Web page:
First of all, let's look at the two qualities of mind you're trying to avoid while engaging in shamatha meditation:
* Laxity: this typically includes stupor (ranging from a mild zoning out to effectively vegetating) and torpor (being slightly drowsy to falling asleep).
* Excitation: letting "discursive thoughts" take control. It's never elaborated in Buddhist texts what is meant by "discursive", but of the two main definitions, the former seems more applicable:
1. Passing from one topic to another; ranging over a wide field; digressive; rambling.There are also descriptions urging you not to attempt to have an empty mind, which they associate with vegetating. At first, all these seem eminently reasonable. But eventually you discover things that seem to clash with those descriptions:
2. Utilizing, marked by, or based on analytical reasoning -- contrasted with intuitive.
* In the highly advanced dream yoga, you learn to fall asleep while vividly conscious, and maintain your awareness through sleep. Crazy as it sounds, I can assure you it's possible.
* If meditation made you unable to pass from one topic to another in thought, who would want to do it? Maybe they mean you shouldn't do that while meditating, but this is also wrong: in the most advanced form of practice, you are completely aware of "rambling thought" if it happens to arise (which happens much less frequently).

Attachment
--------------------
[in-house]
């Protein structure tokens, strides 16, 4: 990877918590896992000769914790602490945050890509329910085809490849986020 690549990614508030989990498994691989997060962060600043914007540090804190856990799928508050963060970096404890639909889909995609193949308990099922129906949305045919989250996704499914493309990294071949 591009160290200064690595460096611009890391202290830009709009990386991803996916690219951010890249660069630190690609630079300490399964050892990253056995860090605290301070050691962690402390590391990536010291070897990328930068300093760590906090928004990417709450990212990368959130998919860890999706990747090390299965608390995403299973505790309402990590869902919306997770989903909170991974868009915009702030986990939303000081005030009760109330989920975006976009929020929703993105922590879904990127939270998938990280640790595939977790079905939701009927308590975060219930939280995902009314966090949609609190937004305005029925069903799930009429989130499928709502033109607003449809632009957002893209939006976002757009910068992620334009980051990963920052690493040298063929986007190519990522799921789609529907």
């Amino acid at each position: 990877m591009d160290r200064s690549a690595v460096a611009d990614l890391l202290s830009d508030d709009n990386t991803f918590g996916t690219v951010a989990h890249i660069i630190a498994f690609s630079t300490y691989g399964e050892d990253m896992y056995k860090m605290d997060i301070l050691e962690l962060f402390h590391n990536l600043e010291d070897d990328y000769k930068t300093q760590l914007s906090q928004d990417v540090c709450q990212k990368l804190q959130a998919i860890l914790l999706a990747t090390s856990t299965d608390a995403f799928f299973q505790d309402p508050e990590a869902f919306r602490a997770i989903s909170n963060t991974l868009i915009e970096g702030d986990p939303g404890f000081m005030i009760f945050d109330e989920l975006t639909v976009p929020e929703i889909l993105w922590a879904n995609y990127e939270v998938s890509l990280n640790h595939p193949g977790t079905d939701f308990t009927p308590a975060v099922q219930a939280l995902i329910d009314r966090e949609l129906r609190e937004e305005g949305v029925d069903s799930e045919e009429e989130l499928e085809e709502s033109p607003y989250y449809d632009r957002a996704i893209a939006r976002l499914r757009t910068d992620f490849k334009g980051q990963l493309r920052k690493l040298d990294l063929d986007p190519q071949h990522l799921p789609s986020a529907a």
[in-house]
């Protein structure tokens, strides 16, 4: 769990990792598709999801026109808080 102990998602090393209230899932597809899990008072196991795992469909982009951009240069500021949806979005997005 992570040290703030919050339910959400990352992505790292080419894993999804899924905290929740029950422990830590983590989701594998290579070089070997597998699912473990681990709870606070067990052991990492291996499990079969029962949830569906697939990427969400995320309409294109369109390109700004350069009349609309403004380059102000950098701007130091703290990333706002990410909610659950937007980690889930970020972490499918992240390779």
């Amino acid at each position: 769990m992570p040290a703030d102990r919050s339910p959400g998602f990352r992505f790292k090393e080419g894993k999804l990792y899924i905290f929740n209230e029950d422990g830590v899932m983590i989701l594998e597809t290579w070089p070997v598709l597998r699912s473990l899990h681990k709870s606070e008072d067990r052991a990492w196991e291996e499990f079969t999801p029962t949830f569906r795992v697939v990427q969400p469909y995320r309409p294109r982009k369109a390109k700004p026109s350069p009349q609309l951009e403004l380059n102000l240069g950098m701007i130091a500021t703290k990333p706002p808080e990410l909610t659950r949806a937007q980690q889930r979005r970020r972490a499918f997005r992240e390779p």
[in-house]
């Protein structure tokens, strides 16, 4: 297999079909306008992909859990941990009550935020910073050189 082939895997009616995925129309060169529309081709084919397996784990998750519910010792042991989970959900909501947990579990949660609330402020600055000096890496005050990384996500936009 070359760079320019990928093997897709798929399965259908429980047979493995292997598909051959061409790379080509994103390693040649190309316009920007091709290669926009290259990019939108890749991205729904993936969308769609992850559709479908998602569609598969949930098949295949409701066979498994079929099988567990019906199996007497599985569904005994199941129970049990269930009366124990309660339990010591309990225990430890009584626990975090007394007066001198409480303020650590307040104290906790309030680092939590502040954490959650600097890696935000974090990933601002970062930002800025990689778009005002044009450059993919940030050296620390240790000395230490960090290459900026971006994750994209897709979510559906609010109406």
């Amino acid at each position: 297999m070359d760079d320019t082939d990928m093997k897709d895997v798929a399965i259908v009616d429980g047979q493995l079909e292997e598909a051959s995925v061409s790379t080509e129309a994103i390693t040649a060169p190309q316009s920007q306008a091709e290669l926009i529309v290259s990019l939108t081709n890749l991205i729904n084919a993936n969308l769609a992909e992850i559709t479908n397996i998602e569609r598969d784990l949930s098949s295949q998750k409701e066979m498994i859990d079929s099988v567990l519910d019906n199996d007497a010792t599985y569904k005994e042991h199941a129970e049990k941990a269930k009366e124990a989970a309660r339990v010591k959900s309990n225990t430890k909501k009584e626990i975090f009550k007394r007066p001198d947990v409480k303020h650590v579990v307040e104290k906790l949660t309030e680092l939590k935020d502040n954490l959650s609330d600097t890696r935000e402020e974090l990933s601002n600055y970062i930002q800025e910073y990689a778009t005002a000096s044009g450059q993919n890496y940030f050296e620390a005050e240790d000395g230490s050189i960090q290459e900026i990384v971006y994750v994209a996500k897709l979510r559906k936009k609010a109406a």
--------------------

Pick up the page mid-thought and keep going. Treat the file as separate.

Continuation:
* Eventually your mind does in fact become "empty" in some sense. In fact, it is claimed in Tibetan Buddhism that the ultimate nature of mind (and reality) is emptiness!
Okay so now for the intuition. Think of how the following situations feel.
* You're meditating on the breath, but at some point notice yourself thinking about something else. In fact, you've been off it for thirty seconds without noticing.
* You're reading a textbook for school, but have to re-read paragraphs after realizing that the words were going in one eye and out the other.
* You're sitting in the waiting room at the doctor's office and suddenly notice that you don't know where the last ten minutes went. It's just as well, you think, because it's boring in there.
Each of these is a description of zoning out. In some cases, your mind may be running furiously, churning up one useless (but deliciously interesting) thought after another; in other cases, you're totally blank.
Classically these are distinguished as stupor and excitation, but in actuality they're fundamentally the same. As for torpor, it seems problematic only in that it seems to induce spaciness no matter how hard we try to fight it.
So we've reduced the faults to just one that we're intimately familiar with: being zoned out. The title of this post refers to an analogy I like to make: presence of mind is like having the clutch engaged in your vehicle (for those who are unfamiliar with how cars work, the clutch is a mechanism that transfers power from the engine to the transmission, and ultimately, the wheels). When the clutch is disengaged, it makes no difference if the engine is spinning wildly (excitation) or totally at rest (stupor); the end result is the same: no power to the wheels.
The goal of "mindfulness" meditation is to keep the clutch continuously engaged. By doing so, we become better at reading, listening, noticing our emotions, ... or in short, living life. So get a feel for it, even if you don't like formal meditation. I suspect you'll find yourself "out of it" more often than you normally realize, and the little extra mindfulness this exercise automatically brings you will surely be worth the effort.